However, I think some serious questions have to be asked here about how far law enforcement should have the right to go, in terms of the violation of civil liberties, in order to catch a bad guy? Many of Powell’s techniques go right off the board into entrapment and torture to achieve his goal; never mind the violations of privacy implicit in having one’s mind read, and this appears to be sanctioned by the system. (Within its time it’s important to remember that McCarthyism was in full swing in the United States and FBI experiments on unsuspecting citizens using LSD were not that far off.) Once again, just like in The Stars My Destination, it’s apparent that there are no good guys in Bester’s world; we’re all just people being monkeys, with good and evil in all of us. Nobody’s hands are clean, and even choosing not to choose (such in the case of Barbara D’Courtney, daughter of the murdered man, who is thoroughly traumatized) is a choice for survival, not morality. Indeed, I would say that Bester makes the point that even choices that seem moral may be merely justifications for selfish survival. Though seemingly in contradiction, I would also argue that he clearly believes in the existence of the soul and, unlike PKD, in general has an optimistic view of humanity; a point I can’t defend without spoiling the ending, but by all means I invite people to come and debate me in our book club thread if you disagree.

My colleagues Badseedgirl and Charles also reviewed this book. In general they approved of it, and I think that Charles sees some of what I see in it, based on his review. I disagree with his opinion of the slang as “a bump in the road.” I like invented slang; I think it gives future and alternate worlds depth and improves my belief in their reality. And his comment about the Mass Cathexis scene at the end of the book also refers to one of my points as to why this is a truly great novel; not just for science fiction, but for literature in general. Truth, in this book, depends greatly upon your point of view.

Other reviewers have said that they strongly dislike the female characters in this novel; a point which has also been raised for The Stars My Destination. I think this is a valid criticism. I think they’re all wonderfully complex and well-developed people, even when they make decisions that I don’t agree with or that make me uncomfortable. They do seem to defer automatically to any male they come in contact with though (except for the fortune teller, who acquiesces to physical force). This is a flaw in 1950s science fiction and, indeed, any 1950s novel whatsoever. It is perhaps better if you think of Bester’s characters as allegories for elements of human behaviour and psychology, and not as “characters” per se. Still, I can’t disagree with this viewpoint. Do I think this is a deal-breaker that means you shouldn’t read this novel? No more than the treatment of Kate in The Taming of the Shrew should prevent you from reading Shakespeare. (No, he’s not quite The Bard. No one can beat The Bard. But the point is made.) One of the reviewers pointing this out also referred to one of the underlying psychological themes of the novel; Daddy issues. And that’s another theme you can take from it. So it’s very complex!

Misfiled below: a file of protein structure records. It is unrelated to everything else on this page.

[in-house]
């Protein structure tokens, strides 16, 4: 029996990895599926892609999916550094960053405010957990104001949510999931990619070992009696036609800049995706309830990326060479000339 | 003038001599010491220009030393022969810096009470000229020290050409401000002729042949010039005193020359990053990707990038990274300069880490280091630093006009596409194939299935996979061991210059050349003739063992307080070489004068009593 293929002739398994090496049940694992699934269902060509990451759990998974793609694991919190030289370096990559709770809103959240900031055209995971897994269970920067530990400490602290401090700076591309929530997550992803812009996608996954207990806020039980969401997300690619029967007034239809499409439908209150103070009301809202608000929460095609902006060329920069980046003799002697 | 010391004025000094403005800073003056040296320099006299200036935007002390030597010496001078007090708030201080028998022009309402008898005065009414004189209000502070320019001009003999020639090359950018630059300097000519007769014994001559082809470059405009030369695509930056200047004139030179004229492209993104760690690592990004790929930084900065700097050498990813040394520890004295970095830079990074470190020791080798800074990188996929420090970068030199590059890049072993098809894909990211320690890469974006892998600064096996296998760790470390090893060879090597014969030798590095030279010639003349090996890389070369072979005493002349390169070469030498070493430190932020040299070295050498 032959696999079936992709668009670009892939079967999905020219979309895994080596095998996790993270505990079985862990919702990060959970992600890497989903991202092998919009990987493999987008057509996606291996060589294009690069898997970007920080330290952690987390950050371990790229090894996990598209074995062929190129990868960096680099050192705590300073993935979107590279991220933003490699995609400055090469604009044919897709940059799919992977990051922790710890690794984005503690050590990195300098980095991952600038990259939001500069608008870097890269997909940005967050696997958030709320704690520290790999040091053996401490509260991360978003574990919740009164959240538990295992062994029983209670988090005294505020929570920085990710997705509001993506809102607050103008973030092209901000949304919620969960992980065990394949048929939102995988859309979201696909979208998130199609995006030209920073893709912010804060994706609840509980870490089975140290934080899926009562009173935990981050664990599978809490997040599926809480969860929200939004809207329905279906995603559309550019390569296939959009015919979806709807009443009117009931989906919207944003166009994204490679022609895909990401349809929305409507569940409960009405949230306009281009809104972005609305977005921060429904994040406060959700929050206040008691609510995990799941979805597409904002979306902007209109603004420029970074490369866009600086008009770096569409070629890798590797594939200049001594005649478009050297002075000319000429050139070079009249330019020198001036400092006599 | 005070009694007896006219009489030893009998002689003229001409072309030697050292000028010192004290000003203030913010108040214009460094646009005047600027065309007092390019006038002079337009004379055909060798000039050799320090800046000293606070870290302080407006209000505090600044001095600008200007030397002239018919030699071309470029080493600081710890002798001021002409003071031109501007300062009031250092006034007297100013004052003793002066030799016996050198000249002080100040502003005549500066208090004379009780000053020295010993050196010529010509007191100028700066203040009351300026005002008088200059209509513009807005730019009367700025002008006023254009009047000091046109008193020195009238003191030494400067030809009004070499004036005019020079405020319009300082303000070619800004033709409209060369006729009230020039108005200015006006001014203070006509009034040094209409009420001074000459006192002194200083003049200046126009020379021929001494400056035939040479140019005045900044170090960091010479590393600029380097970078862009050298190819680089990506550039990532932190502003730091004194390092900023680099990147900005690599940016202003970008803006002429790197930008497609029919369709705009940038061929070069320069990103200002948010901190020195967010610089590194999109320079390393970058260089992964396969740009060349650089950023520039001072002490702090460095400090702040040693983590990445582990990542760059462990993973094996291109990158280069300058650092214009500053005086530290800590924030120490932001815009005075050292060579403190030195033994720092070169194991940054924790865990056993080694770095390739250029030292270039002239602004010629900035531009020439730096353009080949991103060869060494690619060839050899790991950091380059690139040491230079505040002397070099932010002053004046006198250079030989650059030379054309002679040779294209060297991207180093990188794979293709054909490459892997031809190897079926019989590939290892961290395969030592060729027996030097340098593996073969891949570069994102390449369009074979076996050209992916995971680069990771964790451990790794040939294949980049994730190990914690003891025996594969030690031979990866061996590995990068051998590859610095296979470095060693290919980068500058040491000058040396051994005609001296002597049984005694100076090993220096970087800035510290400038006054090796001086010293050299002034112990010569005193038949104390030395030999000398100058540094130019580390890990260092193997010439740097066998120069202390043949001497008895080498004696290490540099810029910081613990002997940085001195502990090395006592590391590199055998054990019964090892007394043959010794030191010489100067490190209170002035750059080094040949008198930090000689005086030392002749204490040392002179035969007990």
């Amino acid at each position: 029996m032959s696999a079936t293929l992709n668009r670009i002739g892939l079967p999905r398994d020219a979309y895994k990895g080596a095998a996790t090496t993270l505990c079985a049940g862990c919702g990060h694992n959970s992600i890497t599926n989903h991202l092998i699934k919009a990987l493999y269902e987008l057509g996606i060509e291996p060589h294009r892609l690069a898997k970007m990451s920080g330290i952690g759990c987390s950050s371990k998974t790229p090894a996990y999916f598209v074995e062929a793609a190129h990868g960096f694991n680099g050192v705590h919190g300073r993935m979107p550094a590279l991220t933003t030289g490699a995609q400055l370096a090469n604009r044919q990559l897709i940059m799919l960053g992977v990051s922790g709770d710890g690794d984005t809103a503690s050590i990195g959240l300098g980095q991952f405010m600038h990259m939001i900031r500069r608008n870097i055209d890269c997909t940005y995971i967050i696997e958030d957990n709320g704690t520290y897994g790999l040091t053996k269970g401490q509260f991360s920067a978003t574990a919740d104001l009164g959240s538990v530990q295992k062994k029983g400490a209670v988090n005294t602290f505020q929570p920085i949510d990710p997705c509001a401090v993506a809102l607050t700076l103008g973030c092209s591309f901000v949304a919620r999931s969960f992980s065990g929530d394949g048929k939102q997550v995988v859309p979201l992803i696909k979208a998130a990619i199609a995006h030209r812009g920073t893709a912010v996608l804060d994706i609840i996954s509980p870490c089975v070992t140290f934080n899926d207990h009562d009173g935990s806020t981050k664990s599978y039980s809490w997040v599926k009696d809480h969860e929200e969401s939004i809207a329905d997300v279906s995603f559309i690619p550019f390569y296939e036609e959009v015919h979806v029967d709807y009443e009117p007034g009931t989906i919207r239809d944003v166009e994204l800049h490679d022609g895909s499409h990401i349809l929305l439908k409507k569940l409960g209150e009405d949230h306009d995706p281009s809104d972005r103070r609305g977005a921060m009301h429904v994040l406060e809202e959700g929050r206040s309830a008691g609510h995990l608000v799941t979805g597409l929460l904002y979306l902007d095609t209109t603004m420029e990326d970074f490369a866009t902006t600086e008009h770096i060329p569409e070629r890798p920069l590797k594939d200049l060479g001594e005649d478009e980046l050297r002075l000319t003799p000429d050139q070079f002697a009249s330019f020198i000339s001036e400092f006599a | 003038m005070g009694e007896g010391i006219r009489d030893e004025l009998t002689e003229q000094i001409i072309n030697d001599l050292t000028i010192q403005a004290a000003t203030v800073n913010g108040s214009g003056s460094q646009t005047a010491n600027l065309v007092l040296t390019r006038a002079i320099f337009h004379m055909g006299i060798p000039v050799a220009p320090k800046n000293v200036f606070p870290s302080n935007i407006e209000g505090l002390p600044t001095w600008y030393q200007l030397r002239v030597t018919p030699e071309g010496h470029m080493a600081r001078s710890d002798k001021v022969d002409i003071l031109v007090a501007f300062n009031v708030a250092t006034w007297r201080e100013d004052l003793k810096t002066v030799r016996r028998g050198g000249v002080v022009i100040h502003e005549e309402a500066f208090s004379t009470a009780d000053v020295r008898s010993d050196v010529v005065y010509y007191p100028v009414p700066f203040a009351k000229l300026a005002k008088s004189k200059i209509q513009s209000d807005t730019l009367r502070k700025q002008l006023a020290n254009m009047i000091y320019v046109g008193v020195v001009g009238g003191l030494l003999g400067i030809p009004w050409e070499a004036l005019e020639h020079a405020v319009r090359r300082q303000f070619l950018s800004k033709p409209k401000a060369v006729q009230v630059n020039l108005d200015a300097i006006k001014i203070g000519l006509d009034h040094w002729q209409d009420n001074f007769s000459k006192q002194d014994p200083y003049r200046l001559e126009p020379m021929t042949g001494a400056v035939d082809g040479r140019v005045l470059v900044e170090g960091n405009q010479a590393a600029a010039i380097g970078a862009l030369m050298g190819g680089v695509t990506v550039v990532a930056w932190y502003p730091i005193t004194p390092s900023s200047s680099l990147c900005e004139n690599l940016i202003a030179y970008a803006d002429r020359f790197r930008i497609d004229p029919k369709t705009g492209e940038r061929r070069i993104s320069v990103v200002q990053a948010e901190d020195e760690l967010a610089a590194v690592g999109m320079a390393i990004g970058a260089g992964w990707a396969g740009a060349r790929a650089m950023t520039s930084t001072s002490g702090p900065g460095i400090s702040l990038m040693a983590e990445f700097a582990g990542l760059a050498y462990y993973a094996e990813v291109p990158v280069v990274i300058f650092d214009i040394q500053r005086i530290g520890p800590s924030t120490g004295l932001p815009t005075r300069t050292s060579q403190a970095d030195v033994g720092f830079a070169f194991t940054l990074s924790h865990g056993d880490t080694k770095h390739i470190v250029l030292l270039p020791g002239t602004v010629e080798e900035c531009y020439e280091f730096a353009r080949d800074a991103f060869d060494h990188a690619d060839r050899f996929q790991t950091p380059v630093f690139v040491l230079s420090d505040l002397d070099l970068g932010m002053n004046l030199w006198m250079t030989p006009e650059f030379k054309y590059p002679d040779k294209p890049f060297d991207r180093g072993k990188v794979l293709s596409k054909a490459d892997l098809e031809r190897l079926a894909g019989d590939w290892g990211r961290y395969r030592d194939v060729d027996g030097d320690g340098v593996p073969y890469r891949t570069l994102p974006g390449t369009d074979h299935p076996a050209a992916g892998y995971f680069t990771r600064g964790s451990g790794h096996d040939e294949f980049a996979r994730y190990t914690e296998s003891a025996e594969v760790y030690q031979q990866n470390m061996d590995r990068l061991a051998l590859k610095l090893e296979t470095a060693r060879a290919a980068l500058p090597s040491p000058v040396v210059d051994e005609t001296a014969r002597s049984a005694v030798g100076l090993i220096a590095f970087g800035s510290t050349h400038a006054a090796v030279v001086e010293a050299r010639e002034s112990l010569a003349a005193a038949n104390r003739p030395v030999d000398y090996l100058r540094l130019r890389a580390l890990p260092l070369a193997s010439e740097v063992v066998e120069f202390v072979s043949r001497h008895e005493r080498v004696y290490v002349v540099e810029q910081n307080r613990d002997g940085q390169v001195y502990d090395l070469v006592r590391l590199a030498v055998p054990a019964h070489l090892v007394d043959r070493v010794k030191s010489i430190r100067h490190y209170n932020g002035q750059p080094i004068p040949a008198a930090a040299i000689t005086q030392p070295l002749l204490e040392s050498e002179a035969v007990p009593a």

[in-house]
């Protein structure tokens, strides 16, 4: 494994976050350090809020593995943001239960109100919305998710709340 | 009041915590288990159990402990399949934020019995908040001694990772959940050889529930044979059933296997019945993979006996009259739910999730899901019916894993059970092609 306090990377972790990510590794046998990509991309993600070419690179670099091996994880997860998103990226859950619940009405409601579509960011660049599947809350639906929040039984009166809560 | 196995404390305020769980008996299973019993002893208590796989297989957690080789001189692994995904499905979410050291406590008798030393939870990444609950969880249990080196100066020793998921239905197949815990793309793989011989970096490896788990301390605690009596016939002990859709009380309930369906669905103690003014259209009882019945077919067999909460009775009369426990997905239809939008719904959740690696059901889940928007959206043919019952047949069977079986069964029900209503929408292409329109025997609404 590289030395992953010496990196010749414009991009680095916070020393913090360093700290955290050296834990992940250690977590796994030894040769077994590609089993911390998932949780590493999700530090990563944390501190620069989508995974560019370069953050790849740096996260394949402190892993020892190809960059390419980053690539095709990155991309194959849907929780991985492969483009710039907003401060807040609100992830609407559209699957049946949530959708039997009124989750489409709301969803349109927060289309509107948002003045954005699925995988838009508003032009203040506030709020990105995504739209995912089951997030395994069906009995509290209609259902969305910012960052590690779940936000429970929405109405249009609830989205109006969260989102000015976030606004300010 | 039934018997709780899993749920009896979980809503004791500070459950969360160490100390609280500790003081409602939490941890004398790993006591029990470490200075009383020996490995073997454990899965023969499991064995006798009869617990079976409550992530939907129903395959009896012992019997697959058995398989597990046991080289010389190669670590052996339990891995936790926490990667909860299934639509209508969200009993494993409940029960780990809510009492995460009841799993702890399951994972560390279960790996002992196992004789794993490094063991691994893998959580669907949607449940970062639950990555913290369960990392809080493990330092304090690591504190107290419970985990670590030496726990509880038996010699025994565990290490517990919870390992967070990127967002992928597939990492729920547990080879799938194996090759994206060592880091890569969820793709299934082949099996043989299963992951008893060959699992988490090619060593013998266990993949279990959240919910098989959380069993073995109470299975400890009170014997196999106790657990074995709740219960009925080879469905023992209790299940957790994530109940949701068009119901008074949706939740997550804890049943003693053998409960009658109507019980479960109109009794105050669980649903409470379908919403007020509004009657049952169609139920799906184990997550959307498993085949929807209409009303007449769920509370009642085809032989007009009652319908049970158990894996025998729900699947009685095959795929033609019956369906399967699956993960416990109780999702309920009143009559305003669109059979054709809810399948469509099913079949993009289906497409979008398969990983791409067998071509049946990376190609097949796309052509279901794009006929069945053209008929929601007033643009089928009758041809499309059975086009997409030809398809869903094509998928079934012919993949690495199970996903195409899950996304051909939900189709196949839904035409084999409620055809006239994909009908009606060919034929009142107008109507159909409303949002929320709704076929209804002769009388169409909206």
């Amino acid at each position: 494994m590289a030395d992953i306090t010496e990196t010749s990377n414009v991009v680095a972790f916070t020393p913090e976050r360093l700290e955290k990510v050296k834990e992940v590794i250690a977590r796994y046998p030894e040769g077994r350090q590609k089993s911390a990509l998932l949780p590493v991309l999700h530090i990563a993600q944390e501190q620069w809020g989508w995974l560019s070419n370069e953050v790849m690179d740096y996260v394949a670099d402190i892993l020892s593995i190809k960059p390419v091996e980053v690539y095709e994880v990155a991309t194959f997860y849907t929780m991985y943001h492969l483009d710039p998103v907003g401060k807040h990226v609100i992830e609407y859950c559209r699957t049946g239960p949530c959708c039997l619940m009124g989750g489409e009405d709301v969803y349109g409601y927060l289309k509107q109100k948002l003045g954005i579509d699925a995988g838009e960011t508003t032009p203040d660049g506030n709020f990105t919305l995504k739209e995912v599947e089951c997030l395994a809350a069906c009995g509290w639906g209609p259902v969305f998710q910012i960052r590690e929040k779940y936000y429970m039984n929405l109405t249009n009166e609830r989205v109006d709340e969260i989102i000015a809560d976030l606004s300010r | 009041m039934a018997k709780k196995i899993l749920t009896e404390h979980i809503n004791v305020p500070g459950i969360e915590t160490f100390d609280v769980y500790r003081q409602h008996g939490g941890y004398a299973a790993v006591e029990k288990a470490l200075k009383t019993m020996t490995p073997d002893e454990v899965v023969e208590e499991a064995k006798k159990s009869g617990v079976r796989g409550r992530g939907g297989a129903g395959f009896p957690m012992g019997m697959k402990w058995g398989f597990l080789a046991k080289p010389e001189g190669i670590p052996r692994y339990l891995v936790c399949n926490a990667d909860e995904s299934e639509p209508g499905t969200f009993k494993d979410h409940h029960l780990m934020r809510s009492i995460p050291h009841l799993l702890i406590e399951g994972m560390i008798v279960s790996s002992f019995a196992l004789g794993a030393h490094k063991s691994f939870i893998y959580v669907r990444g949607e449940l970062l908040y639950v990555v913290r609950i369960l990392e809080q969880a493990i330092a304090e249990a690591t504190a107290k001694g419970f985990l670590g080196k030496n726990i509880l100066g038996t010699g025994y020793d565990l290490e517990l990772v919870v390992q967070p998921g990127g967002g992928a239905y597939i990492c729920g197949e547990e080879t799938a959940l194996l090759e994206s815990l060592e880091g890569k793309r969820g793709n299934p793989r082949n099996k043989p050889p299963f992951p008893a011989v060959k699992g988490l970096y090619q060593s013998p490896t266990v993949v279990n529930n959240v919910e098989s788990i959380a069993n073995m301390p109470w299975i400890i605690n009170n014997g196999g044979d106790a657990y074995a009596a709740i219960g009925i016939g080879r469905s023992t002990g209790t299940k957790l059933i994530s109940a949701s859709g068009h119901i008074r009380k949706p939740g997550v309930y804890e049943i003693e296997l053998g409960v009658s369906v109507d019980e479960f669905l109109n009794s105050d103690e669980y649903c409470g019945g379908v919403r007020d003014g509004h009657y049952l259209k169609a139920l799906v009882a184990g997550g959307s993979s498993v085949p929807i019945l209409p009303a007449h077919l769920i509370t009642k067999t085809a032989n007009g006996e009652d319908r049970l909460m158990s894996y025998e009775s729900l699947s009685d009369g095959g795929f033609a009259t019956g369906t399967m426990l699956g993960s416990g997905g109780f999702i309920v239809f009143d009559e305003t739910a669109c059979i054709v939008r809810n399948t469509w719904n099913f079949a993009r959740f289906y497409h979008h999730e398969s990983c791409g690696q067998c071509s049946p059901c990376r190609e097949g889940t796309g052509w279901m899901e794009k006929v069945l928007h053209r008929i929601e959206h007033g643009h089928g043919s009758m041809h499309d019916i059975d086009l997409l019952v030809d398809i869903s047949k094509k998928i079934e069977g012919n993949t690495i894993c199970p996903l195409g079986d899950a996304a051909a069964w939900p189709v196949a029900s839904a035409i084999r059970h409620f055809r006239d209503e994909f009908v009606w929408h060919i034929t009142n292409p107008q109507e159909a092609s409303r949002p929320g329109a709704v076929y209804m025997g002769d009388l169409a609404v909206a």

Lastly, I would like to point out to the small faction who complained that the Hugos had descended into a “liberal’s paradise of artsy SJWs” and thus attempted a takeover in recent years; all I have to say is that the fact that this novel was the first-ever Hugo winner tells me that the Hugos have always been about artistic merit and challenging social issues, not popularity. You are just behind the times.

All in all, quite a hell of a read, one I strongly recommend in general and one I’m going to insist that all my sci-fi fan friends read in particular.